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Knightscope “Robocop” Reduced Crime Dramatically, says California Police Department
December 8, 2020

Knightscope “Robocop” Reduced Crime Dramatically, says California Police Department

  • California police department subscribes to Knightscope K5 robot.
  • K5 combines self-driving technology, robotics and artificial intelligence.
  • K5 robot is a crime-fighting autonomous data machine.
  • Knightscope design makes K5 “people-friendly.”

A recent recruit to California’s Huntington Park Police Department (“HPPD”) didn’t graduate from the Police Academy. Instead, the patrol officer is a product of Silicon Valley company Knightscope. The 400-pound security robot, dubbed “HP RoboCop,” joined the police force in June 2019 and has been patrolling the city of Huntington’s 23-acre Salt Lake Park ever since. Its presence has had a marked effect that may point the way to how policing is carried out in jurisdictions across the nation. After deployment “911” calls fell by 46 percent and citations issued fell by over 68 percent (

While Alex Murphy, the original Robocop, was a fearsome figure, HP Robocop is quite the opposite. Its sleek appearance is deliberate. Not to be seen as intimidating or out of place has been the design aim. Just like the cops pounding the beat, HP RoboCop’s presence is expected to deter criminal activity. But the robot’s communications capability, the record of events it can store and its unflagging energy (robots don’t get tired) takes policing to another level.

The HP RoboCop is actually Knightscope’s K5 model security robot. It has numerous sensors that make it capable of detecting faces, license plates and even smartphone activity. Once gathered, the data can be checked against security databases. For example, a “white list” of license plates will show vehicles with no known security issues. A “grey list” will show vehicles that have had security issues or that have restricted entry. And a “black listed” vehicle — one that is prohibited — will instantly alert control personnel to possible trouble.

Such early alerts could save lives. A review of the mass shootings at Sandy Hook Elementary School in Newtown, Connecticut, led the International Association of Chiefs of Police (“IACP”) to conclude that had police reached the scene just 60 seconds earlier, they could have saved at least 12 more lives than they were able to. Indeed, the Robocop idea took shape after the Sandy Hook tragedy.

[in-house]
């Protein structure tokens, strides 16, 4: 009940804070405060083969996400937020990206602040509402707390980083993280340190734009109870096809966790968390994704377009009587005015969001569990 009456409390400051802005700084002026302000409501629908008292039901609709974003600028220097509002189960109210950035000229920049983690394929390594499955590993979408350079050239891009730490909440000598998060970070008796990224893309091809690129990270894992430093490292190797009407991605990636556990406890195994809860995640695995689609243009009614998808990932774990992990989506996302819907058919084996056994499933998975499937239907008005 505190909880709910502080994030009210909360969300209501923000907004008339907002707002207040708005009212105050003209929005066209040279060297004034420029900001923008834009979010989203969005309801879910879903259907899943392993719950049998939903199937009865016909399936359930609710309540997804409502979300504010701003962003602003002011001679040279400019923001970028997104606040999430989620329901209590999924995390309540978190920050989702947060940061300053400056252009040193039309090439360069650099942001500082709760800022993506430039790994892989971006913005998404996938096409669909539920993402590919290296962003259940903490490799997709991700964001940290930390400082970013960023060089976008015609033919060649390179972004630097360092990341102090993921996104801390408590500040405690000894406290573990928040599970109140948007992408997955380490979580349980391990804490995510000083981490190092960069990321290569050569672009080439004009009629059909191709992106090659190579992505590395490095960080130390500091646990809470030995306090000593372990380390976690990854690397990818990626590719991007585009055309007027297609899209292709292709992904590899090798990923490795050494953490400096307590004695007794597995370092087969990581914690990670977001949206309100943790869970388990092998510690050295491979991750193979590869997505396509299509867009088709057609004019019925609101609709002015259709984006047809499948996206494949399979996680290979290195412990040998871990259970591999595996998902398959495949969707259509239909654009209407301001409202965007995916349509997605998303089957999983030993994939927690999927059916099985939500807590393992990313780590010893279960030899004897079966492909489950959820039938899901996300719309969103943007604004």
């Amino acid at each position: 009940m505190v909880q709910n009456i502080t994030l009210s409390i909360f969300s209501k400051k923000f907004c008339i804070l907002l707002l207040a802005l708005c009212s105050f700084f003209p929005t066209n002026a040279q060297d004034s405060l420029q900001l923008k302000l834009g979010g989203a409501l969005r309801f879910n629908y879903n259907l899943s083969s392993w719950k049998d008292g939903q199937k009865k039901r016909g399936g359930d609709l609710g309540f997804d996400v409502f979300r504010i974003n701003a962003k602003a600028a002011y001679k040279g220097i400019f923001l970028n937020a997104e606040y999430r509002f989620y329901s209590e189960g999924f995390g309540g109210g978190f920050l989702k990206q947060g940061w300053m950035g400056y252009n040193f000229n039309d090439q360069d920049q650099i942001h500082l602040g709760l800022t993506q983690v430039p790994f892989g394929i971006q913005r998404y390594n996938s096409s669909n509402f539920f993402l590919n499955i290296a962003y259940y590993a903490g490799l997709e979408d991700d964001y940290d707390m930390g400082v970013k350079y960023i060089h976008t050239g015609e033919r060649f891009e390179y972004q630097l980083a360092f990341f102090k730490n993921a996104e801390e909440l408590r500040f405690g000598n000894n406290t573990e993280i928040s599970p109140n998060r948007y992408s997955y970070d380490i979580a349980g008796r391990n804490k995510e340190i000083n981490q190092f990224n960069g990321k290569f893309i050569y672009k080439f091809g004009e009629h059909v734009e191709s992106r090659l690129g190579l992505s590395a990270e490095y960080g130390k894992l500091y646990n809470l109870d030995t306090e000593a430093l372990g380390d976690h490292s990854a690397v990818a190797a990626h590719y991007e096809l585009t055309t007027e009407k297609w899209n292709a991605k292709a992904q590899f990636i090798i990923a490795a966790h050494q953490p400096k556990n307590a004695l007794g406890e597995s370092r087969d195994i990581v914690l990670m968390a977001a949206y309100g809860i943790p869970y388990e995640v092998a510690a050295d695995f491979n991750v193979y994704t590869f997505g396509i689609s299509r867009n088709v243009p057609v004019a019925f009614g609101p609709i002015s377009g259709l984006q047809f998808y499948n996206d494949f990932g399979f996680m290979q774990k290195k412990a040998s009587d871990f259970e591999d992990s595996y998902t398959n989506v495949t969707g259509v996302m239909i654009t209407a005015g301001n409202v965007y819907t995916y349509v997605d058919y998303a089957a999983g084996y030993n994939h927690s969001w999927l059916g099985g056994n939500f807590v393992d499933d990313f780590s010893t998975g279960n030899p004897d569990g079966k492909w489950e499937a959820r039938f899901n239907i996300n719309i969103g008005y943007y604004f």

The K5 is more about reconnaissance than confronting law breakers. Its prime function is to act as the “ears and eyes” of the police force. “The only way to gain accurate intelligence is through eyes and ears,” says Stacy Stephens, Knightscope executive vice president and chief client officer (

That accurate intelligence is exactly what Knightscope’s K5 security robot provides. The K5, designed for outdoor use, combines self-driving technology, robotics and artificial intelligence to create what Knightscope refers to as a “crime-fighting autonomous data machine” ( For indoor use, Knightscope has developed the K1, a stationary robot that can be used at entrance and exit points.

The K5 has been warmly welcomed by the Huntington community. Visitors to and workers at Salt Lake Park, where it is deployed, seem reassured by its presence. In fact, the Robocop has gained celebrity status. Shops report an uptick in business as curious sightseers descend on the park to take selfies with the robot. Rather than being scared or irritated by the K5s, humans are delighted by the idea of robot policemen. It may not be too long before a K5 pounds the beat in your neighborhood.

For more information, visit the company’s website at   

Visit for a summary of Knightscope as an investment, with a blue “Instant Messaging” button for direct contact with the company CEO. 

NOTE TO INVESTORS: The latest news and updates relating to Knightscope are available in the company’s newsroom at

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